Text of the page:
Cox’s assets in his size, contested marking and knack of goal kicking have been used by the Pies to boost their forward stocks substantially. Yes, he is unconventional and often serves up poor passages of play, however the Texan provides an x-factor element to the team. Nathan Buckley deserved every reason to be smiling in the coach’s box as the chant of “USA, USA,” rang out across the MCG as the number 46 tore the Tigers to shreds in the 2018 Preliminary Final. Cox’s blemishes were overlooked by Buckley for his beauty, and the coach should be credited for believing in the US import.
He saw the budding oak tree whilst others saw a pretty ordinary acorn, and for this, the emergence of Mason Cox is as much a victory for Buckley as Cox, himself.
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3 – Showing discipline and compassion
The Jordan de Goey drink-driving saga at the beginning of the year was a bleak start to the Magpies tilt to climb back up the ladder. One of Collingwood’s best players, de Goey was banned from three AFL games and slapped with a seven-month alcohol consumption ban; punishments which made the richly talented forward earn back the respect of his teammates. Buckley’s firm but fair stance in dealing with De Goey indicated a definite shift from a culture perspective at the club. De Goey enjoyed a breakout AFL season after serving his ban,and re-signed with the Pies despite lucrative offers from other clubs on the table – a sign the clubs disciplinary measures were appropriate and necessary.
Contrarily to demonstrating discipline towards De Goey, Buckley also mastered the art of compassion. His response to the tragic death of Travis Varcoe’s sister Maggie speaks volumes of the coach’s personality transformation. The club, following Buckley’s actions, allowed Varcoe time to mourn the loss with his family and recuperate and refresh before the finals series.
Similarly, Buckley showed absolute class when the Collingwood cheer squad’s grand final team banner was left in tatters after a torrid gust of wind blew it flush to the ground. Buckley could have simply ignored the situation; however, he went straight to the banner makers and wrapped his arms around them, offering reassurance that everything was ok and the they weren’t to blame for the situation. A small act, perhaps, however it’s an act which even the fans who despise the Magpies cannot deny as being simply professional, graceful and compassionate. It was the actions of a man who has learned that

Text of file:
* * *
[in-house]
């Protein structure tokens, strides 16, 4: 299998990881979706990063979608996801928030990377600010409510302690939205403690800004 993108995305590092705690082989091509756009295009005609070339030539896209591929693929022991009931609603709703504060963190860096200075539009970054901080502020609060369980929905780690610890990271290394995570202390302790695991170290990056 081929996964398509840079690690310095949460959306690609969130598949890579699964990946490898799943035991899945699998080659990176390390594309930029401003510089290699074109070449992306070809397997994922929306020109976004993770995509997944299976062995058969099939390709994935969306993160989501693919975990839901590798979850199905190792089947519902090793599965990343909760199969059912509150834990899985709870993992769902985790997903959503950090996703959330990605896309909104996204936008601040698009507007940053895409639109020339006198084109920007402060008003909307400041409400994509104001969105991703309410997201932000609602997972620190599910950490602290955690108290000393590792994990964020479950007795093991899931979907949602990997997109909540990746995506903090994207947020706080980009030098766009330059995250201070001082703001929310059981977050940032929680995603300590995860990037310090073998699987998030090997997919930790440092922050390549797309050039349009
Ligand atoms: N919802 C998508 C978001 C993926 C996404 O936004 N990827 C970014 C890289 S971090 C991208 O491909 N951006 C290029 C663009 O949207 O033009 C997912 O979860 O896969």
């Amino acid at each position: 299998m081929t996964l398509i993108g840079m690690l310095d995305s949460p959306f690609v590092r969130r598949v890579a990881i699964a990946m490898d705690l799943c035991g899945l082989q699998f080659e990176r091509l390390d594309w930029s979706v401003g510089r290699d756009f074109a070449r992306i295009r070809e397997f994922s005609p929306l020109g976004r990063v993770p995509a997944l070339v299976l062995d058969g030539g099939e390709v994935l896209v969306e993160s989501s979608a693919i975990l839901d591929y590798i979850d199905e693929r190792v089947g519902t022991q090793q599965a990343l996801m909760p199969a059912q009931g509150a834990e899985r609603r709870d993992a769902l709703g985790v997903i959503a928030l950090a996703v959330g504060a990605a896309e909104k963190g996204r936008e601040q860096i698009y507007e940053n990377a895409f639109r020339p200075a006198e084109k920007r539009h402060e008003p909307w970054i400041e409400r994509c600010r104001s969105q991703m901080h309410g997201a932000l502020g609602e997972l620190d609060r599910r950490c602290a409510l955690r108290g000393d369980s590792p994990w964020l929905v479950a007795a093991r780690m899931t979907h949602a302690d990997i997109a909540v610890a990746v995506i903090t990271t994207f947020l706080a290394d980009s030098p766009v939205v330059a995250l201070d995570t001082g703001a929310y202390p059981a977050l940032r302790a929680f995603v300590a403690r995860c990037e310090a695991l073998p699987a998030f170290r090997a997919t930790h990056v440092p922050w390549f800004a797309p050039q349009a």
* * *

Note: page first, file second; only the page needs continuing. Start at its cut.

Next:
every individual at the club adds to the fabric of the place. Everyone is important.
You often hear great leaders talk about everyone at the club – from the president to the boot-studder. Those cheer squad members were the symbolic boot studders on Grand Final day, and it was Buckley acknowledging them that signalled just how far he’s come, and he’s taken the club with him.
Then there were the pictures of Buckley consoling distraught runner Alex Woodward in the Collingwood rooms following their agonising defeat to the West Coast Eagles. As Woodward seemed to be blaming himself for getting in the way of Jaidyn Stephenson as he tried to prevent an Elliot Yeo mark which led to a goal, Buckley gave him a huge hug. The coach had just endured a grand final defeat, yet he again showed class by supporting a member of the Pies support staff. It was about others – not about himself.
The Collingwood Football Club have for a long time been the team every AFL fan loves to hate. However, the evolution of Nathan Buckley from an elite footballer to a coach who now appreciates his players for who they are rather than what they are not, is changing many opinions across the country.
Nathan Buckley’s imperfect coaching methodology is worthy of premiership success. And for the first time, those outside the bubble of the club itself and its supporters might not mind if Buckley leads the Pies to the promised land.
Kudos to the Pies for sticking with the boss and to Nathan for bucking his previously perfect persona.